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And since there isn’t an Intelligentsia outpost near me, I still haven’t made it there.

Except: my local Target had a fire sale last week on Intelligentsia beans, and I picked up a bag of Frequency Blend and one of El Gallo Organic Breakfast Blend.

I cracked open the Frequency Blend a few days ago, and I have to say, I am impressed. Those beans made a damn fine cup of joe, even in the decidedly un-fancy Mister Coffee machine I’ve been using for the past year.

(Even worse, I am still using the same entry-level bean grinder I’ve had since college, which has zero settings and basically offers no control over the grind. Some day I will upgrade again to a nicer coffee maker, but I’ve been paralyzed by indecision).

I checked out Intelligentsia’s homepage and discovered that they offer monthly barista classes, which sound like something I would absolutely love to do.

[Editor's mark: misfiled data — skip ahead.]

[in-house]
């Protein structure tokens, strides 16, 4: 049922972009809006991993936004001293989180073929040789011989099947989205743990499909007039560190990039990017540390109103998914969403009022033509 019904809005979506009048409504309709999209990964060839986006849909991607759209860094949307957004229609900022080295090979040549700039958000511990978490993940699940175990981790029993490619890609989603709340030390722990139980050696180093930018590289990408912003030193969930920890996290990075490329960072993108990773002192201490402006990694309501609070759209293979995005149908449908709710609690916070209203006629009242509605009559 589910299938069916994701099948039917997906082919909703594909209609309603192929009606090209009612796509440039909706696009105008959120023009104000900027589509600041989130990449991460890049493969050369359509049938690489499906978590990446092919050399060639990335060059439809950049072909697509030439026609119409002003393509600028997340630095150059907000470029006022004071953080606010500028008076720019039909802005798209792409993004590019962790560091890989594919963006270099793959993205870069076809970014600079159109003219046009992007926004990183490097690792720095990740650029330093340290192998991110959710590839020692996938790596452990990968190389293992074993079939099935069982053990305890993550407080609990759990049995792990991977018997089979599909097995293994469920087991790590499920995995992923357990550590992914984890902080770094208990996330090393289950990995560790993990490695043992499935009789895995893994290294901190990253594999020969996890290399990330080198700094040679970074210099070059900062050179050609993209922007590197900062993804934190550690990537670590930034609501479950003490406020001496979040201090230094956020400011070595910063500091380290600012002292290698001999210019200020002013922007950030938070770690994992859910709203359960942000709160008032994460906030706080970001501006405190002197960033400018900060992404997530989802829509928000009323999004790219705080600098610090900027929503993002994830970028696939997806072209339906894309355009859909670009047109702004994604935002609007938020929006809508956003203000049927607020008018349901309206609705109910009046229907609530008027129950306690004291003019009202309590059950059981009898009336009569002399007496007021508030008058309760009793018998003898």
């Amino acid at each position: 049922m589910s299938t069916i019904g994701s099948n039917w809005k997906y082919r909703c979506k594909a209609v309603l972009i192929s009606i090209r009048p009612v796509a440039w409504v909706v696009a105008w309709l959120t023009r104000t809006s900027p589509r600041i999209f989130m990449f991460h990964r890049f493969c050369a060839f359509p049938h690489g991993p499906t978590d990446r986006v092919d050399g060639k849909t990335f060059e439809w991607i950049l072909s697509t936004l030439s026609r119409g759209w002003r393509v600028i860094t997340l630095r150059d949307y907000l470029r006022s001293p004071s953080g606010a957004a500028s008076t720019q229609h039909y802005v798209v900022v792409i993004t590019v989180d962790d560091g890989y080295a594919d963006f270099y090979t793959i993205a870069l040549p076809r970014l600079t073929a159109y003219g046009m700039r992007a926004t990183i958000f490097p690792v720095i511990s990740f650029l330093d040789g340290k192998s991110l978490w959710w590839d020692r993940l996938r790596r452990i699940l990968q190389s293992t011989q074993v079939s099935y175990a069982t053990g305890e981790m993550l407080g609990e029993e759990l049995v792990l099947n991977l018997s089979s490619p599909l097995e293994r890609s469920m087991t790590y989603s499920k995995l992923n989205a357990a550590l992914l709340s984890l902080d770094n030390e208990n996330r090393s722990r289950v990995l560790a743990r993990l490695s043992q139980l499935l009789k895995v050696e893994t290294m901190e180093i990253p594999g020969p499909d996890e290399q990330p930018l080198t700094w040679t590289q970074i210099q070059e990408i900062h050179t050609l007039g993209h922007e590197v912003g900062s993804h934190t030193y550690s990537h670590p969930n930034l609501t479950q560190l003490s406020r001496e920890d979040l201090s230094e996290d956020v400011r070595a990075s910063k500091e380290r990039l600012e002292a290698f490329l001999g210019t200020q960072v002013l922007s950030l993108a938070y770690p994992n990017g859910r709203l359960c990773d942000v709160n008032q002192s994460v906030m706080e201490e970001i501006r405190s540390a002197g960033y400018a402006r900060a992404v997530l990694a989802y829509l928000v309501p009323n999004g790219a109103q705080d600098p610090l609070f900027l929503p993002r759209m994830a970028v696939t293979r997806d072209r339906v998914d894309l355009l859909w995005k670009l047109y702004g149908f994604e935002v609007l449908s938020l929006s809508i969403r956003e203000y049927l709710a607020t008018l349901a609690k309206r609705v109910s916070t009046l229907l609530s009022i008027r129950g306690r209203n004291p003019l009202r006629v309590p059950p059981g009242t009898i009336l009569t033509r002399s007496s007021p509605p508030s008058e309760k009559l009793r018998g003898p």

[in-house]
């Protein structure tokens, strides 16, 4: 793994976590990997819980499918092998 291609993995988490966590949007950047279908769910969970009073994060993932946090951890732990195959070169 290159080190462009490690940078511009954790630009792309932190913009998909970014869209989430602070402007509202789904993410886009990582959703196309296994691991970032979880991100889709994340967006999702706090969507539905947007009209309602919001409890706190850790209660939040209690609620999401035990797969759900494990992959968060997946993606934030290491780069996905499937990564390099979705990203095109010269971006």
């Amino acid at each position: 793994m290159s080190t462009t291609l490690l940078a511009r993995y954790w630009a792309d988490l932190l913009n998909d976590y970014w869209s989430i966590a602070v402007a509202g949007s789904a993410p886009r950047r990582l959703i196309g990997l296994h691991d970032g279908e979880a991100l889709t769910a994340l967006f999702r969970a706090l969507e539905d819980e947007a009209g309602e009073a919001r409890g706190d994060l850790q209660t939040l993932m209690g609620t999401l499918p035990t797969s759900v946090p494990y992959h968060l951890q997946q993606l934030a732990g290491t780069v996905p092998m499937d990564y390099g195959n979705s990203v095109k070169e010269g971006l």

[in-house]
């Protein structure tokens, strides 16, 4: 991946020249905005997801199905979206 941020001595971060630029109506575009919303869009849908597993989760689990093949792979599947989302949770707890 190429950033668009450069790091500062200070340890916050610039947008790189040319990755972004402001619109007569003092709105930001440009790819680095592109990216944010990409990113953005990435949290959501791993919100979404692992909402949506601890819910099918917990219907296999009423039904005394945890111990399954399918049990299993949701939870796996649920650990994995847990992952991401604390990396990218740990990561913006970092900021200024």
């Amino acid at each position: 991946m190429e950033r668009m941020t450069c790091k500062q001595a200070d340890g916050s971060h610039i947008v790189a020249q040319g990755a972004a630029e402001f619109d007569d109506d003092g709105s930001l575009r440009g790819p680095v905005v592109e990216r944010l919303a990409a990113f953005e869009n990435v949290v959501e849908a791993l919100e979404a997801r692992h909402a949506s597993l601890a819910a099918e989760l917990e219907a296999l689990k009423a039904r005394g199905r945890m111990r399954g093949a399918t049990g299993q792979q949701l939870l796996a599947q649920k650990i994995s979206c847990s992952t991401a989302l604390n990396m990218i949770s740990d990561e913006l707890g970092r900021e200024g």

In the meantime, though, I’ll settle for the Brew Guides in their iPhone app.

Made me laugh:

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Coffee, Please

Somehow, somewhere MGM (6) obtained an old-school whistle and enthusiastically used it to wake up the entire household yesterday morning, shortly after the crack of dawn.

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As you can imagine, I was less than thrilled by this event and when returning to sleep was deemed impossible, I turned to caffeine.

I started drinking coffee during my sophomore year in college, first just to stay up late to study for exams. I would mix two small cartons of skim milk with one cup of dorm cafeteria coffee and two sugars.

By senior year, I was where I am now: brewed coffee with a splash of skim.